Let's compare two totally different plot holes in totally different movies. In Citizen Kane, Kane says "Rosebud" as his dying words, which kicks off the whole plot. But if you watch the scene carefully, you'll realize that it's impossible for anyone to have heard him. So technically, the whole movie can't have happened. Similarly, in Fast & Furious 6, Brian O'Connor flies from Europe to America, gets arrested, gets incarcerated, and breaks out, all in a span of 24 hours. Just like the opening scene of Citizen Kane, this is physically impossible. But nobody notices (or if they notice, they don't care about) those details when they're watching the movie. Because we're too caught up in the story. Do you understand my point? It's that Fast & Furious 6 is just as good as Citizen Kane.
Note the similarities in shot composition.
Way back in 1973, a fanfiction writer named Paula Smith wrote a parody Star Trek story about a young girl named "Mary Sue" who was the most outrageously badass person in the world, despite being 15. She was making fun of writers who, as they're learning to write, insert idealized versions of themselves into their stories. It's a common mistake (anyone who's ever taken a creative writing class has seen someone do it, or done it themselves), and it's definitely worth pointing out to people. At least, when that specific thing is happening in their short story and they're asking you for feedback on it. If you bring it up out of goddamn nowhere, then it's sorta meaningless.
How We Ruined It:
Somewhere along the line, people decided that any character in a story who is good at everything and doesn't have an obvious, crippling flaw is a "Mary Sue," and furthermore that this is a bad thing. Which is insane to me, because doesn't that mean that most characters in fiction are Mary Sues? Captain Kirk would be a Mary Sue. Steve Rogers is a Mary Sue -- if nothing else, he's from the goddamn '30s and he isn't even slightly racist. Odysseus from the Odyssey? Total Mary Sue (I'm not going to call him a "Gary Stu," because "Gary Stu" isn't a name). Bruce "Billionaire Playboy Genius Detective Martial-Arts Master" Wayne. Marty McFly in the first Back To The Future movie (before they gave him the "can't walk away from someone calling him chicken" flaw) is a total Mary Sue. He's sweet at guitar, rides around a kickass skateboard, and gets to date Claudia Wells and Elizabeth Shue at the same time.
As I'm writing this article, there's big online complaints about the new Star Wars hero, Rey, being a Mary Sue because she learns the Force really quickly and knows how to fix the Millennium Falcon. But without even getting into the plot of the movies -- jeez guys, this is Star Wars. Doesn't anybody else remember how Luke Skywalker became the best pilot in the galaxy and blew up a Death Star the very first time he flew an X-Wing? I'm also worried that people have forgotten the scene where Rey goes running into the woods to cry because a lightsaber gives her some brief, mild visuals.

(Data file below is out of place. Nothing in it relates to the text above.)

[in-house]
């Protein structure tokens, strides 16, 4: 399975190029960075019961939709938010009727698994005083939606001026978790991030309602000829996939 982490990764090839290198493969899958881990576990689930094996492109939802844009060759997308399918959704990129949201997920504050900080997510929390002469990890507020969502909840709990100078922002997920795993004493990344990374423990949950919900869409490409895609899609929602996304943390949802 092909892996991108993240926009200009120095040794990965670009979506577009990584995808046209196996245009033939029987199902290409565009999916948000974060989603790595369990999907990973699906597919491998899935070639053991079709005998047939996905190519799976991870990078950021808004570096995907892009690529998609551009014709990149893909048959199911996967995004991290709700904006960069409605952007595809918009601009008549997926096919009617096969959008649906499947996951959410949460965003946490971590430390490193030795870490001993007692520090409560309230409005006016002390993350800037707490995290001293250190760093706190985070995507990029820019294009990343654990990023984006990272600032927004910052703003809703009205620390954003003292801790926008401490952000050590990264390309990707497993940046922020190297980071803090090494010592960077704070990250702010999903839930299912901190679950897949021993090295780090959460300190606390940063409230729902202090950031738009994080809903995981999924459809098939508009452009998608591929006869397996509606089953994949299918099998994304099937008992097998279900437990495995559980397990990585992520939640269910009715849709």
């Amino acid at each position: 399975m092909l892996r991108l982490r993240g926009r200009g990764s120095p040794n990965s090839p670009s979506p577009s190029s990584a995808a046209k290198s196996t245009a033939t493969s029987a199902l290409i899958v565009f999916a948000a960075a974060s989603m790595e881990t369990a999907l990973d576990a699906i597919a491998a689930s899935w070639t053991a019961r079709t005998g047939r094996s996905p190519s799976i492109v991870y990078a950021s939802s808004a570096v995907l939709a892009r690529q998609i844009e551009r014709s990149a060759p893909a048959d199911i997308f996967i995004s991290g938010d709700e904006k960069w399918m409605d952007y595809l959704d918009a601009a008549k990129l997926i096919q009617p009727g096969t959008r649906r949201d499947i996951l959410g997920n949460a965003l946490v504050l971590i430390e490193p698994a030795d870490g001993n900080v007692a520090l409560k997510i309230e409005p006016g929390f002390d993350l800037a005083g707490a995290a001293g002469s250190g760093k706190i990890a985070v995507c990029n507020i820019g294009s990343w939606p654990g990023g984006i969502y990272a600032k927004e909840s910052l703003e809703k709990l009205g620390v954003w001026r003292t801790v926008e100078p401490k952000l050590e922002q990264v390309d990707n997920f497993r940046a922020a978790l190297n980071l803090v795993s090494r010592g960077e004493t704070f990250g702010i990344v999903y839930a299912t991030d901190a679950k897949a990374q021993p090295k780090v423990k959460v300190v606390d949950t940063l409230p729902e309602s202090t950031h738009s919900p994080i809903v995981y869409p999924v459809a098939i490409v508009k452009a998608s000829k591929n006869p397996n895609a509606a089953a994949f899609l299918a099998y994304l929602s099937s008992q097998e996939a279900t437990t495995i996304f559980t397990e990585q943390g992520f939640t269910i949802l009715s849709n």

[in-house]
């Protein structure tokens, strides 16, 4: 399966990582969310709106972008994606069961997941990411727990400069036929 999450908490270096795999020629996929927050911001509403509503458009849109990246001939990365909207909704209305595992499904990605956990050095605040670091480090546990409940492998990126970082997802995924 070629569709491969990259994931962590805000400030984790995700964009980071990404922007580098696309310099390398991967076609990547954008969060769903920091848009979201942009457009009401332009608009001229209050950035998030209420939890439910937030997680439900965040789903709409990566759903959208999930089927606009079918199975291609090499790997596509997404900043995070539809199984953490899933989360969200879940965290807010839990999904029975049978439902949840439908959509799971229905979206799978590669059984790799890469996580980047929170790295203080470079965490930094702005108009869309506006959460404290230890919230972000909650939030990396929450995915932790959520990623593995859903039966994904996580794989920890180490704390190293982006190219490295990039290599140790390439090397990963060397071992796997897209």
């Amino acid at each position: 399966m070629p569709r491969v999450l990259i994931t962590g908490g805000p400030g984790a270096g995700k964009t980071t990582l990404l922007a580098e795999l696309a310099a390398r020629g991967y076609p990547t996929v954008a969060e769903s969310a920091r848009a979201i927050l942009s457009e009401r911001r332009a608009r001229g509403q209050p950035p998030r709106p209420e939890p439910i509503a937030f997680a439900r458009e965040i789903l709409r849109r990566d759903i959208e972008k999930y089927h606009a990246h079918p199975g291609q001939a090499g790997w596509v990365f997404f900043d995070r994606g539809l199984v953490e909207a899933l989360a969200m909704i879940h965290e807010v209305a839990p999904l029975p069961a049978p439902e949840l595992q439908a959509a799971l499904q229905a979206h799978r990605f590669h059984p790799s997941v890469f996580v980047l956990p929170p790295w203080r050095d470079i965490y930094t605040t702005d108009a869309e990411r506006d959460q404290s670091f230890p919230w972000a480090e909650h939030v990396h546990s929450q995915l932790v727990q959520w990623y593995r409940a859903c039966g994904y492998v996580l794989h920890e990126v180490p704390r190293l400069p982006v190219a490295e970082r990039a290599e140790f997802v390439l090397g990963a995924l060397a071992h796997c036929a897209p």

And I don't think Rey qualifies as a self-insertion character, unless J.J. Abrams and Lawrence Kasdan fantasize about being teenage British girls.
"You Had One Job!"
In Ocean's 11, Don Cheadle robs a bank, but when he walks into the vault, an alarm goes off. Angrily, he turns around and says, "Aww, you tosser! You had one job to do!" Right then, thousands of people in the audience had a moment. They grew very still and realized that this was it. This was the last time they ever had to think up a new joke. Because from then on, whenever they saw someone fail at something, they could just say "You had one job!" And then people would laugh. Just like when they laughed at Don Cheadle.
The joke here is that "The Cheads" gave that guy one simple task (apparently, deactivating bank alarm systems is really easy -- I dunno, I've never tried), and he somehow managed to screw it up without even realizing that he'd done so.
Years later, some brave genius realized that the "you had one job!" quote was pretty funny, and meme'd it.
He didn't know. He couldn't have known. But this was the beginning of the dumbest fucking trend in the world.
How We Screwed It Up:
Here's a video called "Best Work Fails Compilation -- You Had One Job!" I realize that this might be a bit of a nitpick, but not a single person in it has only one job. So while it's funny when the people screw up (because it's always funny when someone screws up) I just don't think it fits the premise, here.
"You had one job: Managing the thousands of working parts in this massive construction project."
Let's not get me started on the people on Twitter who think winning a game of football is "one job."
"I did my one job, which was to sit on my ass and watch it!"
And I can't even begin to explain some of the other things Twitter thinks is only "one job" without threatening things that would get me executed for war crimes.
Not to mention the "You had one job!" Twitter account, which as far as I can tell has never used the joke correctly, ever.
I understand that this is a stupid thing to get hung up on, but it honestly bothers me more than anything else on this list. Especially when it comes with the insane assumption that certain kinds of jobs are simple. Does anyone really think that the guy who paints streets has one simple task in front of him?
Or that the most important part of making ice cream is making sure it looks like an evenly-excreted turd?
Or that restaurants keep someone employed at a full-time, livable wage while telling them: "The only thing you have to do is make sure that the napkins in our napkin dispensers are facing the right way"?
Because they don't. At least, none of the ones I ever worked at. Even if you're the owner's kid, you still need to figure out how to cram "steal liquor from the basement" into your rigorous schedule of "smoking pot all day" and "trying to steal my tips."
Here's one that I think actually works: You saw a stupid mistake and decided to make a joke about it, but instead of coming up with something original, you just said "You had one job!" and called it a day. Goddammit, guy. You had one job.
J.F. Sargent is an editor and columnist for Cracked, which you will notice are two jobs. You can follow him on Twitter and Facebook.
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The misused ideas don't stop here. See how we've lost the meaning of "Manic Pixie Dream Girl" in 4 Great Ideas That No One Uses Correctly Anymore. And learn that free speech doesn't mean protection from ridicule in 5 Things Everyone Gets Wrong About Free Speech.